The growing terrorist risk to Chinese citizens residing in Pakistan and differences over debt repayments have hindered the progress in the Belt and Road Initiative’s projects of Islamabad and Beijing, Voice of America (VOA) reported citing officials and critics.
The China-Pakistan Economic Corridor (CPEC), a multi-billion dollar project was introduced in 2013 and quickly dubbed the flagship extension of the Belt and Road Initiative. Pakistanis hoped that this new development program will bring change and turn the country into a regional hub.
The investment has helped Islamabad improve debilitating national transportation and power sectors and build trade routes connecting landlocked western China to the strategically located Pakistani deep-water Gwadar port on the Arabian Sea.
Pakistan has extracted many benefits from the projects they have created nearly 200,000 direct local jobs, built more than 1,400 kilometres of highways and roads, and added 8,000 megawatts of electricity to the national grid, ending years of blackouts caused by power outages in the country of 230 million people. Prolonged daily power cuts crippled economic activity and undermined industrial production, reported VOA.
Officials in both countries say that CPEC has attracted more than USD 25 billion in direct Chinese investment, which is expected to increase to USD 62 billion by 2030, when all CPEC projects, including several industrial zones, are scheduled to be completed.
But recently, Chinese interests in Pakistan have come under militant attacks. On Wednesday’s ceremony, commemorating the 10th anniversary of the CPEC, the Detractors said highlighted strains over security and other issues stemming from the economic undertaking.
“China hopes that Pakistan will resolutely and effectively crack down on various terrorist organizations in the country and ensure the safety of Chinese institutions and personnel in Pakistan,” the Chinese foreign ministry quoted Prime Minister Li Qiang as telling his counterpart Shehbaz Sharif in a meeting the two held in Paris late last month.
In his talks with Sharif in Beijing last November, Chinese President Xi Jinping also emphasized the need for Pakistan to protect Chinese personnel and projects.
“They [Chinese] believe this security issue is becoming an impediment in taking CPEC forward,” Senator Mushahid Hussain, the chairman of the defence committee of the upper house of the Pakistani parliament, told VOA.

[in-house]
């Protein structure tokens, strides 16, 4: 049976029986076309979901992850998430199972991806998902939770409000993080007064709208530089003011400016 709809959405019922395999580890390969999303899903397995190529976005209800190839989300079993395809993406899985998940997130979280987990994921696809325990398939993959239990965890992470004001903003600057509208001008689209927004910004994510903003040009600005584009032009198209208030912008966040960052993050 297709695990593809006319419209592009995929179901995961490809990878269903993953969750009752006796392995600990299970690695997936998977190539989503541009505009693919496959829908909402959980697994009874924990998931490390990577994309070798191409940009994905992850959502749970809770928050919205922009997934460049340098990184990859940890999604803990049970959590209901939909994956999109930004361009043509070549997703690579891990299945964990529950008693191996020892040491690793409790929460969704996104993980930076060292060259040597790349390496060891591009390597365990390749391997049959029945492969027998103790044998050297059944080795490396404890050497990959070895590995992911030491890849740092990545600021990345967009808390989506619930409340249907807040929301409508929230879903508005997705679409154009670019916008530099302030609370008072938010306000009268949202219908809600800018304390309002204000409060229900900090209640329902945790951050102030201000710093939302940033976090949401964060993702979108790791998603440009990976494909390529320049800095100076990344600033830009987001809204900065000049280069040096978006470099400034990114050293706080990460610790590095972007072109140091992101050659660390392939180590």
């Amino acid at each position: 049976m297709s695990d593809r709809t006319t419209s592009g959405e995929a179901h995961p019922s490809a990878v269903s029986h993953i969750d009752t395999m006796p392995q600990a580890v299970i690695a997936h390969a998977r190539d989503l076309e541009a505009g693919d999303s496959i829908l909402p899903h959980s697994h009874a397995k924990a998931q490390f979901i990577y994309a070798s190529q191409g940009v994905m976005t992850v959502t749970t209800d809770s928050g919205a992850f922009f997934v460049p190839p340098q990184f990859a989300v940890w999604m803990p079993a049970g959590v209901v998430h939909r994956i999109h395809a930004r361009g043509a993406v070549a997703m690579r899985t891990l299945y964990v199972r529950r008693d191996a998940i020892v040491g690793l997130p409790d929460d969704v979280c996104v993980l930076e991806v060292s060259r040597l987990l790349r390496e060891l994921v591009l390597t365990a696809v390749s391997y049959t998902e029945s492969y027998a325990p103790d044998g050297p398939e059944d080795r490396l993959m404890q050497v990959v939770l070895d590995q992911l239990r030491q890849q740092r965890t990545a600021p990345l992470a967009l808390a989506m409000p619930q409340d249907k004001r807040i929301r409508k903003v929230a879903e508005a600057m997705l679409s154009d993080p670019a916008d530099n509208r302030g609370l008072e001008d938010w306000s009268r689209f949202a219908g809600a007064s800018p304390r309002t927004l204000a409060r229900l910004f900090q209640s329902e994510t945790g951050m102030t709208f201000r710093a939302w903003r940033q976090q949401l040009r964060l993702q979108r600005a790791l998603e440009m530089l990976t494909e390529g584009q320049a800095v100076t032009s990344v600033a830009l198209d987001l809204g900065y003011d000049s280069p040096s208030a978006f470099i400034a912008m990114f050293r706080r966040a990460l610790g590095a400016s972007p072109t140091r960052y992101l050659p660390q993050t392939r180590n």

In July 2021, a suicide car bombing in northwestern Pakistan killed nine Chinese nationals and three Pakistani co-workers. The victims were working on the Chinese-funded Dasu hydropower project. There were no claims of responsibility for the attack, as per VOA.
Pakistani investigators suspected at the time that militants linked to the anti-China East Turkistan Islamic Movement were behind the deadly bombing. Authorities have since not shared details of their investigation into the attack.
In April 2022, a female suicide bomber blew herself up near a van in Karachi, killing three Chinese teachers and their local driver. The foreigners taught at the Confucius Institute in Pakistan’s largest city.
The Baloch Liberation Army, an outlawed organization operating out of Pakistan’s Baluchistan province, claimed credit for plotting that attack. The natural resources-rich province houses the Gwadar port and several other CPEC projects.
The rising number of attacks has prompted China to ask its citizens and diplomats in Pakistan to strictly limit their movements and not visit the northwestern city of Peshawar, and Baluchistan’s capital, Quetta, highly placed sources told VOA on condition of anonymity because they are not authorized to speak with the media.
Meanwhile, Pakistan’s economic troubles have deepened in recent years, with some critics blaming CPEC investments as a main contributing factor. The Sharif government fended off the risk of an imminent default by securing on Friday a short-term USD 3 billion IMF bailout agreement, subject to the approval of the fund’s board later this month, reported VOA.
“CPEC has failed to live up to its hype, and there’s been a whole lot of hype about it. We have seen some significant projects, especially energy infrastructure, go online,” Michael Kugelman, director of the South Asia Institute at Washington’s Wilson Center, told VOA in written comments.
“But in recent years, a combination of Pakistani economic stress and Chinese security concerns have slowed down CPEC’s momentum. Despite the continued soaring rhetoric from both capitals, the corridor’s progress has taken a major hit,” Kugelman observed.
Pakistan owes more than USD 1.26 billion (350 billion rupees) to Chinese power plants. The amount keeps growing, and China has refused to defer or restructure the payment and CPEC debt repayments. (ANI)